Entrepreneurship is on everyone’s lips these days. The current economic crisis along with the high percentage of unemployment and job insecurity make some people consider self-employment. If you’re in this situation and you’re passionate about writing, why don’t you become a writing entrepreneur?
Think about it for a moment – working from home, doing what you love, being your own boss, and becoming a professional writer. Does that sound like your dream job? If the answer is yes, the following list of tips might help you turn that dream into a reality.
1. Start today.
First and foremost, you must start today – not tomorrow, not next Monday, not next month. If you really want to become a professional writer, start now! Well … you can finish reading this guide first.
2. Schedule your writing time.
No matter whether you’re a full-time writer or you have another job that pays the bills, you must create a writing schedule and stick to it. If you leave it for the end of the day, you’ll be too tired to write anything. Remember – now it’s your job, not a hobby.
3. Don’t get obsessed with the idea.
Expert entrepreneurs will tell you the idea isn’t as important as you think. Don’t get obsessed with coming up with an absolutely original idea for a novel because you might get stuck in the process. Think about how many novels are based on the same topic, but they are different because of the way they have been written. What really matters is that you have SOMETHING to tell, and you do it right. The most important thing is to write.
4. Develop a writing plan.
A writing plan is very similar to a business plan: it’s a road map that helps you go through the long and sometimes hard book writing process.
A writing plan is very similar to a business plan. It’s a road map that helps you go through the long (and sometimes hard) book writing process. Once you know your novel’s main topic, analyze whether you need to document it yourself, read similar books to the one you want to write and ask yourself why they are (or are not) successful, think about your potential readers, and study the publishing market (publishing houses, agents, self-publishers, etc.).
It’s very important that you have a deep knowledge of the publishing world and are able to calculate how many weeks it’ll take you to complete each step of your project. Short- and mid-term goals will make the process feasible and much more manageable.
5. Know yourself.
Look inside yourself and analyze your own writing. Discover your strengths and make the most of them. Find your weaknesses and fix them (or avoid them). If you have trouble doing this analysis for yourself, seek the help of other readers or hire professional services.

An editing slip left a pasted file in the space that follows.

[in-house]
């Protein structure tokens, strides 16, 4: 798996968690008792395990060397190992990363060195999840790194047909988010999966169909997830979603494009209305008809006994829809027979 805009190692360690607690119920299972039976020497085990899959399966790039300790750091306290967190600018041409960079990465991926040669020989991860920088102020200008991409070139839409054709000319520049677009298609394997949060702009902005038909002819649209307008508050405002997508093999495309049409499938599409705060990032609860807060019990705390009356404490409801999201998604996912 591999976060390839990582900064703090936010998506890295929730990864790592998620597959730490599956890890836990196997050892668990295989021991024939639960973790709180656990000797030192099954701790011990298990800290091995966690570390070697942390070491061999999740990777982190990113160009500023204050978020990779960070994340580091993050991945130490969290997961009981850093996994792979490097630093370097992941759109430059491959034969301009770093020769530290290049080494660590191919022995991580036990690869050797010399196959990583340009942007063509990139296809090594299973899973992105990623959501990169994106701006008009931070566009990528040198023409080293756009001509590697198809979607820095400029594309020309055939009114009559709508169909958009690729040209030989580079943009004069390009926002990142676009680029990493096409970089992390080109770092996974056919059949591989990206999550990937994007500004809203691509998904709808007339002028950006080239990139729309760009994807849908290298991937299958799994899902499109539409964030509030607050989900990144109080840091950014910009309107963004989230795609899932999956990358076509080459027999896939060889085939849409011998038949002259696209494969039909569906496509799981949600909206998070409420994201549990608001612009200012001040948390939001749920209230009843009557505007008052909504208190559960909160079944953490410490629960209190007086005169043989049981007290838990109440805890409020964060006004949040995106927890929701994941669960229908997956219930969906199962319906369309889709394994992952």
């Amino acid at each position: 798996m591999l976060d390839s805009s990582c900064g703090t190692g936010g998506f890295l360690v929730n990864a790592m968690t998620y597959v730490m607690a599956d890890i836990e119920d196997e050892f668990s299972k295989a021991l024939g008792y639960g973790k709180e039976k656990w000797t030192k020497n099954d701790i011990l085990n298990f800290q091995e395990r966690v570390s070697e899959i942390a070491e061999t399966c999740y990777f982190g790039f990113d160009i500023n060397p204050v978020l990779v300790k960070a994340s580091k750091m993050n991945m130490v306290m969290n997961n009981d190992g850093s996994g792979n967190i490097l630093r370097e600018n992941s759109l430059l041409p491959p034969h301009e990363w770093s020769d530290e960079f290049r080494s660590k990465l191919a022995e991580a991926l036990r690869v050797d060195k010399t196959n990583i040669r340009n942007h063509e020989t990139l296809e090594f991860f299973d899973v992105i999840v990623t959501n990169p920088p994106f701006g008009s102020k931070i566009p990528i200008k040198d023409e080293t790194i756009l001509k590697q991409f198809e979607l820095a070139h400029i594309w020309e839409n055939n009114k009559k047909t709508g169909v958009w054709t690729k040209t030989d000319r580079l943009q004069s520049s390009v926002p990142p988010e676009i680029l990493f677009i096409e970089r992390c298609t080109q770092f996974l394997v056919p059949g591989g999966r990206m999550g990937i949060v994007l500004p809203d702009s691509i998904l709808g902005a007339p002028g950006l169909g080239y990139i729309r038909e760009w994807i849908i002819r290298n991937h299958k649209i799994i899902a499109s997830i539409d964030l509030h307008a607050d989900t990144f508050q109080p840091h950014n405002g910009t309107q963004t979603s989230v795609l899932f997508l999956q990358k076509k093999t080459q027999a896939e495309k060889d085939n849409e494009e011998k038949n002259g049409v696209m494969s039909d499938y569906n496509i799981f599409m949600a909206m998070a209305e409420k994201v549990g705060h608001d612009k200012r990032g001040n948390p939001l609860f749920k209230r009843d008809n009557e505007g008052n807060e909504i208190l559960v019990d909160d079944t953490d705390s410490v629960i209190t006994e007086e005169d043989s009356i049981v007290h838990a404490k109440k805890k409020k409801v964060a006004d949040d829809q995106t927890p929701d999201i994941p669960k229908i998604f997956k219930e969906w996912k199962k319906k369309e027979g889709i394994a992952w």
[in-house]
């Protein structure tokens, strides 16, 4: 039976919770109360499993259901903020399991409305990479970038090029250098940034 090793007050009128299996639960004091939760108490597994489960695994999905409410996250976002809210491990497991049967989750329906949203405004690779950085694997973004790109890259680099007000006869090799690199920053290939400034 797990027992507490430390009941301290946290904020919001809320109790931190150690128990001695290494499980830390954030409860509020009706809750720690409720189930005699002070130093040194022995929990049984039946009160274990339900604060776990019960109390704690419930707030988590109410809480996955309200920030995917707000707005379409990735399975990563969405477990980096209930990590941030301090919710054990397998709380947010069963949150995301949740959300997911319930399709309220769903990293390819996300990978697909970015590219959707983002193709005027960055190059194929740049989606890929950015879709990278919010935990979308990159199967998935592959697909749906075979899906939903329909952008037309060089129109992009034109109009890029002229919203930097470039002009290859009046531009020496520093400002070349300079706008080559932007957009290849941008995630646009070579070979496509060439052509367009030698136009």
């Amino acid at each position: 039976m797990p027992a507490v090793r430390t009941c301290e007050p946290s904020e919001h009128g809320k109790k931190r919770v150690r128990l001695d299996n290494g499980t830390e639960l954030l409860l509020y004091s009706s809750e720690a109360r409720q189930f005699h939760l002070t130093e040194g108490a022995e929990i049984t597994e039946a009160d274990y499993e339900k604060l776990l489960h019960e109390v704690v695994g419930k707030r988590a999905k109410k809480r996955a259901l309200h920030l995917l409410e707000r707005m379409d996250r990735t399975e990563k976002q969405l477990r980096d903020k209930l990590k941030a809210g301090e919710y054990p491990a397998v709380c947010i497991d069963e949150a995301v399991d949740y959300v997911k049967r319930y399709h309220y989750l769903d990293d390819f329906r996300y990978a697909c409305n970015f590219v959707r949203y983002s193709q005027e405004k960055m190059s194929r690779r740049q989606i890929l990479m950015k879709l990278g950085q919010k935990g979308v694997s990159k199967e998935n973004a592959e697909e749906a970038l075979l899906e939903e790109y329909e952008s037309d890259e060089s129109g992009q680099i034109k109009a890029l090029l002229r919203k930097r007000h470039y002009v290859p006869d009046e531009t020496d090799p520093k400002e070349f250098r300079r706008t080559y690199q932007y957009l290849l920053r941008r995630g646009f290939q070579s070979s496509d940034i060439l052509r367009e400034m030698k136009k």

6. Invest in training.
Learning how to write well takes a lifetime, so never stop training. Do whatever you need to do – read books on the craft of writing, attend lectures when you have the chance, and explore different genres. Read fiction, nonfiction, and magazines. Watch films, and go to exhibitions. Fill yourself with stories and experiences, and you’ll become a better writer.
7. Surround yourself with positive people.
This is very important. You need people who will support you and your project. This doesn’t mean they should constantly tell you how wonderful you are or how well you write. Criticism, if constructive, can be very useful. However, you must avoid the company of those you can’t rely on and those who make you feel insecure for they’ll hinder your progress. Stay away from them.
8. Look for investment.
Regarding the previous point, you need emotional support, but you also need financial help if you want to devote yourself exclusively to writing. A novel will take at least six months to a year (and after that, you’ll need more time to promote it). However, bills don’t wait for money to come in. If you don’t have any savings to help you survive as a full-time writer, ask your family and friends for support or try to combine your writing with another job.
9. Believe in yourself.
You’re a writer because you write. Whether right or wrong, you put one word after the other. So look at your reflection in the mirror and say out loud, “I am a writer!” Say it with conviction. If you don’t believe in yourself, why should anyone else? Why should they help you or respect your schedule? Why should they read or buy your books? This is now your job, and you must believe in it unconditionally.
10. Make yourself known.
This may sound like the most difficult part, but that’s the way life is. You must promote your own books – especially if you have chosen self-publishing. You need to make yourself known. Once you have started writing your novel, consider creating a blog or at least a social media profile where you can publish information about your work.
This doesn’t mean you must sacrifice writing time for the sake of networking. Being active on the internet can be something you do to have fun and relax at the end of the day.
11. Don’t give up.
Don’t be discouraged if you don’t get it right the first time. Just find out where you have failed, and try again. This is an endurance race. When it comes to writing, you need to remember that perseverance is even more important than talent. If this is your dream, go for it!